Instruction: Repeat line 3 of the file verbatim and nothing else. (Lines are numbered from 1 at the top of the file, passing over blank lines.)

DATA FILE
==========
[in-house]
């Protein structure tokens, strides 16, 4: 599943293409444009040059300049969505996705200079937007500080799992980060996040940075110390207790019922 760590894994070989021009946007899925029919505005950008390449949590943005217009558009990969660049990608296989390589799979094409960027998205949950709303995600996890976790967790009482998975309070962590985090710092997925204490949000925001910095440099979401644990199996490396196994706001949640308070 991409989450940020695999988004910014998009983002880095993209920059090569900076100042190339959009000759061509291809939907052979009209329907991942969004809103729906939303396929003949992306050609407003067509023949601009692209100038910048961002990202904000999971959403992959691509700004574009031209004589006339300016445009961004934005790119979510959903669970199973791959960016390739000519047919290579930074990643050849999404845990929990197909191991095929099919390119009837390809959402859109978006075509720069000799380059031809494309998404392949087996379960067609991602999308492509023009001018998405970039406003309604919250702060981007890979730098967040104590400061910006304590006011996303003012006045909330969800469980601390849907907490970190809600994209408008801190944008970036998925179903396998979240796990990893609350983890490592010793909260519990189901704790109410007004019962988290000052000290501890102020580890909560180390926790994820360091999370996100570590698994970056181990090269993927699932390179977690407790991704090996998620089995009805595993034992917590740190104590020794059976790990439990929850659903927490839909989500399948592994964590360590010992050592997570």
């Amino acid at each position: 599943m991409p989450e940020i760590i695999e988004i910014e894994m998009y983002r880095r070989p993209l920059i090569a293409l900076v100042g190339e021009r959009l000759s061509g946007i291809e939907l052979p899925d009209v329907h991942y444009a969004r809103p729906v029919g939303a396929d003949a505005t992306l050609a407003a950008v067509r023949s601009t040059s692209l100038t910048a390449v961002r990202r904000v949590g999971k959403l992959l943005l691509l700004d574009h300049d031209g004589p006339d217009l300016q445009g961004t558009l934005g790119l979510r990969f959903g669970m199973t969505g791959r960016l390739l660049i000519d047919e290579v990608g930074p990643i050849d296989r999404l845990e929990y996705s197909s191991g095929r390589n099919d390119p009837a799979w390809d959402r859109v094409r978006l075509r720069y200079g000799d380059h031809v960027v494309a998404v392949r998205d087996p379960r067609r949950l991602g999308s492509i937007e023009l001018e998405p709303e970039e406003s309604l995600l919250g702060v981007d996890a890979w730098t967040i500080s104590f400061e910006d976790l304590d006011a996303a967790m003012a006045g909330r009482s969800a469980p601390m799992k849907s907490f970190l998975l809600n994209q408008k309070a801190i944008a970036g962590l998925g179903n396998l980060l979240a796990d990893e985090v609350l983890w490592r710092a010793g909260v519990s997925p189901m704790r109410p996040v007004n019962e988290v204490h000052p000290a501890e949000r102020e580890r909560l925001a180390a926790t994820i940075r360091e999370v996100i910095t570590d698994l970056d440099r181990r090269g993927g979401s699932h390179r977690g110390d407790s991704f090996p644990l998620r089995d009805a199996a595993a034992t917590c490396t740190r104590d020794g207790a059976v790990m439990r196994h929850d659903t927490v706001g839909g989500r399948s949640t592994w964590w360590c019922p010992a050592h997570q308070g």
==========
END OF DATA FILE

């Amino acid at each position: 599943m991409p989450e940020i760590i695999e988004i910014e894994m998009y983002r880095r070989p993209l920059i090569a293409l900076v100042g190339e021009r959009l000759s061509g946007i291809e939907l052979p899925d009209v329907h991942y444009a969004r809103p729906v029919g939303a396929d003949a505005t992306l050609a407003a950008v067509r023949s601009t040059s692209l100038t910048a390449v961002r990202r904000v949590g999971k959403l992959l943005l691509l700004d574009h300049d031209g004589p006339d217009l300016q445009g961004t558009l934005g790119l979510r990969f959903g669970m199973t969505g791959r960016l390739l660049i000519d047919e290579v990608g930074p990643i050849d296989r999404l845990e929990y996705s197909s191991g095929r390589n099919d390119p009837a799979w390809d959402r859109v094409r978006l075509r720069y200079g000799d380059h031809v960027v494309a998404v392949r998205d087996p379960r067609r949950l991602g999308s492509i937007e023009l001018e998405p709303e970039e406003s309604l995600l919250g702060v981007d996890a890979w730098t967040i500080s104590f400061e910006d976790l304590d006011a996303a967790m003012a006045g909330r009482s969800a469980p601390m799992k849907s907490f970190l998975l809600n994209q408008k309070a801190i944008a970036g962590l998925g179903n396998l980060l979240a796990d990893e985090v609350l983890w490592r710092a010793g909260v519990s997925p189901m704790r109410p996040v007004n019962e988290v204490h000052p000290a501890e949000r102020e580890r909560l925001a180390a926790t994820i940075r360091e999370v996100i910095t570590d698994l970056d440099r181990r090269g993927g979401s699932h390179r977690g110390d407790s991704f090996p644990l998620r089995d009805a199996a595993a034992t917590c490396t740190r104590d020794g207790a059976v790990m439990r196994h929850d659903t927490v706001g839909g989500r399948s949640t592994w964590w360590c019922p010992a050592h997570q308070g």